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A little test program:

#include <iostream>

const float TEST_FLOAT = 1/60;

const float TEST_A = 1;
const float TEST_B = 60;
const float TEST_C = TEST_A / TEST_B;

int main()
 std::cout << TEST_FLOAT << std::endl;
 std::cout << TEST_C << std::endl;

 return 0;

Result :


Tested on Visual Studio 2008 & 2010.

  1. I worked on other compilers that, if I remember well, made the first result like the second result. Now my memory could be wrong, but shouldn't TEST_FLOAT have the same value than TEST_C? If not, why?
  2. Is TEST_C value resolved at compile time or at runtime? I always assumed the former but now that I see those results I have some doubts...
share|improve this question
up vote 11 down vote accepted



Both of the operands are integers, so integer arithmetic is performed. To perform floating point arithmetic, at least one of the operands needs to have a floating point type. For example, any of the following would perform floating point division:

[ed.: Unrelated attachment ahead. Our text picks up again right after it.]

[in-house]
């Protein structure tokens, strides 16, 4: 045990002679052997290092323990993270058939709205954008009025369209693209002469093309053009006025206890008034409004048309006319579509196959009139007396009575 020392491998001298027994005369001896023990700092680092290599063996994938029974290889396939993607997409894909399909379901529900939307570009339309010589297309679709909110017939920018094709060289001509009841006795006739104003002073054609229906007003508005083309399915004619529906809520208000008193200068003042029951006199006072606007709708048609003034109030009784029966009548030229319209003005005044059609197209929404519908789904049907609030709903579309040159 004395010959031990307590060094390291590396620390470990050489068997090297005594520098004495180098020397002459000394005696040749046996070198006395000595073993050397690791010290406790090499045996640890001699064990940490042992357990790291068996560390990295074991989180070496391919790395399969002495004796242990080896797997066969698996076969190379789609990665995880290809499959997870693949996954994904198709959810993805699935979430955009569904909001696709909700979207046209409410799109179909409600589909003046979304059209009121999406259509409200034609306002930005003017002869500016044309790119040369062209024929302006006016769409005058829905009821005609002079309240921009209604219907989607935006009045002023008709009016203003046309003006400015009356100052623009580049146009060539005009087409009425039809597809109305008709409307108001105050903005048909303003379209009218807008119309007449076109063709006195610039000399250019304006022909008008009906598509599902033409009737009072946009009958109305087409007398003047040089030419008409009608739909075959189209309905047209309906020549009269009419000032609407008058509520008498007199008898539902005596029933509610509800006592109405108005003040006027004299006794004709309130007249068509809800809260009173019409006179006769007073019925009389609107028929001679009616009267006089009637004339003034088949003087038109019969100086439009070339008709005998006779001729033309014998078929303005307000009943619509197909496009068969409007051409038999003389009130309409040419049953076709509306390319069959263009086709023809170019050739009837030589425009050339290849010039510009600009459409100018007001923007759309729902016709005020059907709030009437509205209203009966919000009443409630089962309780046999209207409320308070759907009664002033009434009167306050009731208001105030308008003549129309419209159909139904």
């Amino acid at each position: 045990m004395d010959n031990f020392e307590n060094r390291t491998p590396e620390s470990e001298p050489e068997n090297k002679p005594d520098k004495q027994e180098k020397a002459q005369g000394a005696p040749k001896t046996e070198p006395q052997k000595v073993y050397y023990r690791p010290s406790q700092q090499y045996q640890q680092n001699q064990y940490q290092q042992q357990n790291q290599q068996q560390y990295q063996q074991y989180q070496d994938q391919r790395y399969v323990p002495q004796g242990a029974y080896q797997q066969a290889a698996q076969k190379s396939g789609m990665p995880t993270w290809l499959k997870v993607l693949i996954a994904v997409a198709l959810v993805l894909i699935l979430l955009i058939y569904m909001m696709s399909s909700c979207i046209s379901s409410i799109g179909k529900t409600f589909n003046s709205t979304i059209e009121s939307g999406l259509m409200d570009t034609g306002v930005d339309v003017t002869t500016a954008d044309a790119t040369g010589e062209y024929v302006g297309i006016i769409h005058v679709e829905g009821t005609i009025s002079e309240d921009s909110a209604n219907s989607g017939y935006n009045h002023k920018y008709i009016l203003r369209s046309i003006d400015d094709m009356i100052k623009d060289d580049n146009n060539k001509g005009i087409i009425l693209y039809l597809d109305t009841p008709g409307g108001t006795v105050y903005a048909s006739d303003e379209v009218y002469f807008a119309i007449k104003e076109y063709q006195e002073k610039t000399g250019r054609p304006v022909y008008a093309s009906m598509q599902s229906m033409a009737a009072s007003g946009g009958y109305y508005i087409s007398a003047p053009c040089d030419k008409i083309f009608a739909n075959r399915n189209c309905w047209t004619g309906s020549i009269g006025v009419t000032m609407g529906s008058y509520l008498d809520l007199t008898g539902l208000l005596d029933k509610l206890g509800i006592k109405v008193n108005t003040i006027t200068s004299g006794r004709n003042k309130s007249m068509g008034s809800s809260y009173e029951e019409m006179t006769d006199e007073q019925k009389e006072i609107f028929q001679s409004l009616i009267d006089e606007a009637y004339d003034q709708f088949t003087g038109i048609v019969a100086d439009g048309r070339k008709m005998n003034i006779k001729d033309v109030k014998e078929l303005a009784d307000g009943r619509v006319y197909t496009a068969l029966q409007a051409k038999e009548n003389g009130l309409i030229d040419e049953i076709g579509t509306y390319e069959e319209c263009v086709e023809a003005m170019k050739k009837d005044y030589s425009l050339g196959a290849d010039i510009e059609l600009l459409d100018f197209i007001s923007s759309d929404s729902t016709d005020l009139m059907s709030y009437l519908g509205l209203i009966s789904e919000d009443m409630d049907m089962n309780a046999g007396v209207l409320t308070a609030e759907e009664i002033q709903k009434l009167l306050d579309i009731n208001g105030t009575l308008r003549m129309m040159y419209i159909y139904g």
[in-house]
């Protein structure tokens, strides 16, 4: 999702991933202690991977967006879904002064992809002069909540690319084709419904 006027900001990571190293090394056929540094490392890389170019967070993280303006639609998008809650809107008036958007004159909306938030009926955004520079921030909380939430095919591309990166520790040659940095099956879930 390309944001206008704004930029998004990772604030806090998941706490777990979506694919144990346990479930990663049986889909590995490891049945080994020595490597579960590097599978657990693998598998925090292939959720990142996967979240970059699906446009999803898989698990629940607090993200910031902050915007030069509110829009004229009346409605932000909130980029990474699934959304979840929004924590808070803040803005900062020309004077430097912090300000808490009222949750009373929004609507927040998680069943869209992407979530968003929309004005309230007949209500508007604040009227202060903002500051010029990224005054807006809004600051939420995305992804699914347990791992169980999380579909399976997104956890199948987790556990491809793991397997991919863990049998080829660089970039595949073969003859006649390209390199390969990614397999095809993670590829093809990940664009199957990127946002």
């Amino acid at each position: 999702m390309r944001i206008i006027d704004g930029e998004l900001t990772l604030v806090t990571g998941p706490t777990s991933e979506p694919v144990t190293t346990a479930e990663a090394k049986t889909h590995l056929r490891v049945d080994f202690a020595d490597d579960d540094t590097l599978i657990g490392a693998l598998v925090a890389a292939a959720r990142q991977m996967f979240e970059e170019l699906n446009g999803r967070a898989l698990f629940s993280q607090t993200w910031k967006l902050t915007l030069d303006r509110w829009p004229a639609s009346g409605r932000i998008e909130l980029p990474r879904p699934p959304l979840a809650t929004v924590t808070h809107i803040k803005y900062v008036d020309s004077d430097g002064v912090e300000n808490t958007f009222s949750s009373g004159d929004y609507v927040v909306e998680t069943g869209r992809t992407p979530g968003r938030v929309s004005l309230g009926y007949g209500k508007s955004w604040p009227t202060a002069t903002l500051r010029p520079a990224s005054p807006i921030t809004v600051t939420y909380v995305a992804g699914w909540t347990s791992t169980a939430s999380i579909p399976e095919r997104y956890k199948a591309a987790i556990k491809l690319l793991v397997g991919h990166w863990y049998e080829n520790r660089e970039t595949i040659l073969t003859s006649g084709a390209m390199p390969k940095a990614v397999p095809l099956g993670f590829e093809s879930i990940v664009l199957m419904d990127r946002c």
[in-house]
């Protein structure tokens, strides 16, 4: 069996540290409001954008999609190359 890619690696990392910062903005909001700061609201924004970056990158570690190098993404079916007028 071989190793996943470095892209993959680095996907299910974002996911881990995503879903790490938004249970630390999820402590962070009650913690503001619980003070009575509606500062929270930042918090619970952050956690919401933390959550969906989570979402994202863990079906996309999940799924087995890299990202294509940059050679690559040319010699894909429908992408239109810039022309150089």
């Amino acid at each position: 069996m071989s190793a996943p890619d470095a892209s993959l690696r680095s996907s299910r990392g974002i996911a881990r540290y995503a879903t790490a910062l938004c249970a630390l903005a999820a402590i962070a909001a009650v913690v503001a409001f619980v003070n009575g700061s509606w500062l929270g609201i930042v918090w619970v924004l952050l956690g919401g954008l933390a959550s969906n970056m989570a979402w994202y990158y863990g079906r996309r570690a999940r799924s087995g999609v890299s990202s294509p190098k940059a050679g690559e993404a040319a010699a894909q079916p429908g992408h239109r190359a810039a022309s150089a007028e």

(You might choose to use 1.0f instead, to avoid any precision reduction warnings; 1.0 has type double, while 1.0f has type float)

Shouldn't TEST_FLOAT have the same value than TEST_C?

In the TEST_FLOAT case, integer division is performed and then the result of the integer division is converted to float in the assignment.

In the TEST_C case, the integer literals 1 and 60 are converted to float when they are assigned to TEST_A and TEST_B; then floating-point division is performed on those floats and the result is assigned to TEST_C.

Is TEST_C value resolved at compile time or at runtime?

It depends on the compiler; either method would be standards-conforming.

share|improve this answer
Argh! I knew I missed something obvious! Thanks! – Klaim Jun 6 '10 at 23:30

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